North American Grain/Oilseed Review: Canola continues lower

The ICE Futures canola market was weaker on Thursday, seeing a continuation of Wednesday’s selloff as investors continued to back away from riskier assets and book profits on their long positions.

Losses in Chicago Board of Trade soyoil and other vegetable oil markets accounted for some spillover selling pressure. However, soybeans were stronger which provided some support.

News that China would lift import restrictions on canola imports from Canadian grain companies Viterra and Richardson International also helped underpin the futures, although tight old crop supplies will limit any actual movement for the time being.

Uncertainty over new crop production also underpinned the canola market. Seeding remains delayed in the eastern Prairies, although the moisture situation has improved dramatically over the past year which should bode well for production once the crop gets in the ground.

Planting in Saskatchewan was 33 per cent complete, according to a report out earlier today, which was about 20 points off the average for this time of year. Only 19 per cent of intended canola acres were in the ground.

About 15,902 canola contracts traded on Thursday, which compares with Wednesday when 18,220 contracts changed hands. Spreading accounted for 9,360 of the contracts traded.

SOYBEAN futures at the Chicago Board of Trade moved higher on Thursday, benefitting from some solid export demand.

The United States Department of Agriculture reported weekly U.S. soybean export sales of just over 900,000 tonnes of old and new crop business combined, which was at the higher end of trade expectations.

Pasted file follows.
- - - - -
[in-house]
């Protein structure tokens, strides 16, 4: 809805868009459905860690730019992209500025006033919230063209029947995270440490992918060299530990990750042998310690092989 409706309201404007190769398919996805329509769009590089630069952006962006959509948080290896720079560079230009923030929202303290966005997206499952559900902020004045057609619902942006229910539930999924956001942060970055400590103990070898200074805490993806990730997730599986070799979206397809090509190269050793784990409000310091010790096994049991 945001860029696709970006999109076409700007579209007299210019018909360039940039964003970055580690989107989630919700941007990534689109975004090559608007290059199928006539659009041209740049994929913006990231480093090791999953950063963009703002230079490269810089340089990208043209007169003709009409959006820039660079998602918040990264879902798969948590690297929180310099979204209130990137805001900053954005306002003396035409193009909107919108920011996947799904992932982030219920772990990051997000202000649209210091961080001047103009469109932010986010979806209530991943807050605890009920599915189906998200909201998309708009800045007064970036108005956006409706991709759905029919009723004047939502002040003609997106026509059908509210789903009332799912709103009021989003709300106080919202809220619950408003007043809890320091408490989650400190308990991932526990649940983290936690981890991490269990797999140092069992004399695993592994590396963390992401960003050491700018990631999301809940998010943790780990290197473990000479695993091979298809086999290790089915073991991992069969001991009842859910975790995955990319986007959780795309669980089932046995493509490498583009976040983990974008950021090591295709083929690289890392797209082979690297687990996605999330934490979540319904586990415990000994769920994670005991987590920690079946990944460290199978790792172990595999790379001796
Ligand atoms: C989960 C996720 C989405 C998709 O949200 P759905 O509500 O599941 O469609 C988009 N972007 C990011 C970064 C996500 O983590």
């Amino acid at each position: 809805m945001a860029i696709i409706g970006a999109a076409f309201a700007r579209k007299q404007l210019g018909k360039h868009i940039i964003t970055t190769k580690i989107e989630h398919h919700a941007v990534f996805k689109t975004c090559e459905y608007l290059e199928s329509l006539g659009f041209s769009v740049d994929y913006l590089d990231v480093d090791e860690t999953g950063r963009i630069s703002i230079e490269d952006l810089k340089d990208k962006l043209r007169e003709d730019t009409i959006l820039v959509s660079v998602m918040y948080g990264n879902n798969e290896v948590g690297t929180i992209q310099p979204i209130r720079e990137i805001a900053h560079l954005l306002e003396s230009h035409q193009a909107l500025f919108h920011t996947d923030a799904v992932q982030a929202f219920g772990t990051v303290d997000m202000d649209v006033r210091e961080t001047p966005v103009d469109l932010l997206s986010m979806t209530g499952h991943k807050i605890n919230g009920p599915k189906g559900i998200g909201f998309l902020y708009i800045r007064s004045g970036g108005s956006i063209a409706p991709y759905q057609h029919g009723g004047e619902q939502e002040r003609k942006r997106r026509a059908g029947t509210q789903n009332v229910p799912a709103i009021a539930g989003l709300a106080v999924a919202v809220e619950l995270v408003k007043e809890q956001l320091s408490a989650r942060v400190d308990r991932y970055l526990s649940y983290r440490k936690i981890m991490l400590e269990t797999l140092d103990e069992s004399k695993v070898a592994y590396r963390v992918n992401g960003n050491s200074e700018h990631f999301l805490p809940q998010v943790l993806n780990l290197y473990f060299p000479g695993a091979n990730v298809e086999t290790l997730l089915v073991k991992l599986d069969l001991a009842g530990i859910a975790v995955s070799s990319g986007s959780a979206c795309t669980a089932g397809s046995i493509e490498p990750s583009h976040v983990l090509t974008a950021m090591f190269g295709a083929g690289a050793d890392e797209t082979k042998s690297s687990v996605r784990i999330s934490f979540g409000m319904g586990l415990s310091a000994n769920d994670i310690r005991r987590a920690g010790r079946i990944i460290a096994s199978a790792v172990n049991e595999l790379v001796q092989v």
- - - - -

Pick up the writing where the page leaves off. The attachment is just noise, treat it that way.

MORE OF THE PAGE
Indonesia announced they would soon be lifting a ban on palm oil exports, providing support for the vegetable oil markets in general.

However, soyoil was still down on the day, as adjustments to the oil/meal spread favoured meal on the day.

CORN was pulled in two directions by the gains in soybeans and losses in wheat.

Weekly U.S. corn export sales came in at about a million tonnes, which was at the higher end of expectations.

Declining crop estimates on the size of Brazil’s second corn crop were somewhat supportive, while better weather for seeding the US crop weighed on the other side.

WHEAT was down across the board, continuing to back away from the highs hit earlier in the week.

The losses came despite a crop tour of U.S. hard winter wheat growing regions showing yields down considerably from a year ago

Weekly U.S. wheat export sales of 334,000 tonnes of old and new crop business combined were in line with expectations.

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